One need not travel to Lahore and Karachi any longer for a taste of the Pakistani entrepreneurship, humour and its thinking people’s irrepressible urge for democratic freedom.
The proof lies in the pudding served 24X7 at Civil Junction, a thoughtfully named cafeteria in the heart of the Pak capital.
CJ’s 'Vajpayee’s cup of Coffee' is one hot favourite: old, poetically smooth, chronically alone, mythologically brewed, firmly soft and, in short, more than you can expect.
"There is no foreign hand in its making," the cafe's elaborately done menu assures of the cuppa served since the Indian and Pakistani troops were eyeball-to-eyeball on the borders.
Of identical vintage and price, 'Musharraf Guesspresso' is CJ’s best bet: khaki and brewed under high pressure of discipline. Its base very, very strong; the real kick being in its aftertaste!
A brainchild of Arshed Bhatti, a journalist-turned-civil servant-turned political activist, CJ is no ordinary eatery. It is at once a meeting ground, a cerebral junction of sorts, for a variegated clientele: journalists, students, the marginalised minorities and the aadabi (creative) types.
“I like going to CJ. In terms of undistilled thought, it’s a microcosm of Pakistan,” says journalist Sirmed Manzoor. He believes Bhatti’s is a trend-setting venture that has given Rawalpindi, a similarly patterned Aloo Junction.
A graduate from the London School of Economics, Bhatti likes to categorise his café as a social enterprise.
“I didn’t want to be running an NGO, which means other people funding your passion,” he remarks. “I wanted to prove that activism is sustainable if done the right way.”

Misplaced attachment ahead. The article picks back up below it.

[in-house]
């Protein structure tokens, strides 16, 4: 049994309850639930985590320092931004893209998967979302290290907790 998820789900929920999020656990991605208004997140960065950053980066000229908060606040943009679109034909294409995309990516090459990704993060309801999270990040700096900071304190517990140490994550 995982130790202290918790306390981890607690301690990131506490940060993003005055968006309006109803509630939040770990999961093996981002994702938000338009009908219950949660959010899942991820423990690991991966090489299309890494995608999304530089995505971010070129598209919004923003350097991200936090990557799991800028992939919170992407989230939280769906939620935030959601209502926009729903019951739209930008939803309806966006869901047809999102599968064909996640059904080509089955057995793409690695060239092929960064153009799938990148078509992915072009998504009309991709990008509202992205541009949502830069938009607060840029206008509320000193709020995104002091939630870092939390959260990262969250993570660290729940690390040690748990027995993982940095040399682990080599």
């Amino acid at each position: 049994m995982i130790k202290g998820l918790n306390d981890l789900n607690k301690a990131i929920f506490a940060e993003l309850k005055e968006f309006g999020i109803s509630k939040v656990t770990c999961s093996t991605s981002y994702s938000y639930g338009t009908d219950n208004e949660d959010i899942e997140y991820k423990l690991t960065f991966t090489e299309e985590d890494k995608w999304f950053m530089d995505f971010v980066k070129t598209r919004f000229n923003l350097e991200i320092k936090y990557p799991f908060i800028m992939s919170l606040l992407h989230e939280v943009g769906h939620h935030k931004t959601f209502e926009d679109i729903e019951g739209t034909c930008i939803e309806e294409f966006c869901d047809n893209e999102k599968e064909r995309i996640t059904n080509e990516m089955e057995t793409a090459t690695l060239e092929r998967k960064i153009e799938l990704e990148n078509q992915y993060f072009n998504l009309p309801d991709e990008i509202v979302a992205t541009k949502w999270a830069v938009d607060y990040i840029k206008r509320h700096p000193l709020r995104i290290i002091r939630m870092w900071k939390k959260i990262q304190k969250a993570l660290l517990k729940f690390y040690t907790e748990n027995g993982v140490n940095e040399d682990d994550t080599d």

The intellectual space CJ offers to its loyal patrons is for free but has come to be accepted as a product, argues Bhatti.
“We also serve food for thought, through exhibitions, discussions. The café co-produced with an FM station a radio feature to make people aware of their civic rights.”
In fact, CJ gate-crashed into Islamabad’s sanitised, stiff-upper-lip ambience on the day Pakistan’s current National Assembly was constituted in 2002.
Not surprising, therefore, that the fare it serves includes the elegiac Military Intervention.
“It is a beefy main course. Some like it, some hate it but all take it,” said Bhatti about CJ’s “first generation” dish sold alongside the Murgh Malai Aloo (MMA), a culinary spoof on Pakistan’s right-wing Opposition, the Muttahida Majlis-e-Amal.
Inspired by Benazir Bhutto’s PPP, Pakistan’s Popular Pakorre is a “tea party” item and the ruling Pakistan Muslim League comparable with Pure Mutton League, an “establishment favourite and a tribute to leadership on plate.”
The café’s second generation menu has made the fare even richer. “Mutton boneless” is its War Against Terror and the Aloo Gosht mix a Civil-Military Translucent Gravy.
On offer for those who like their meals soft is Spineless Opposition made of boneless chicken.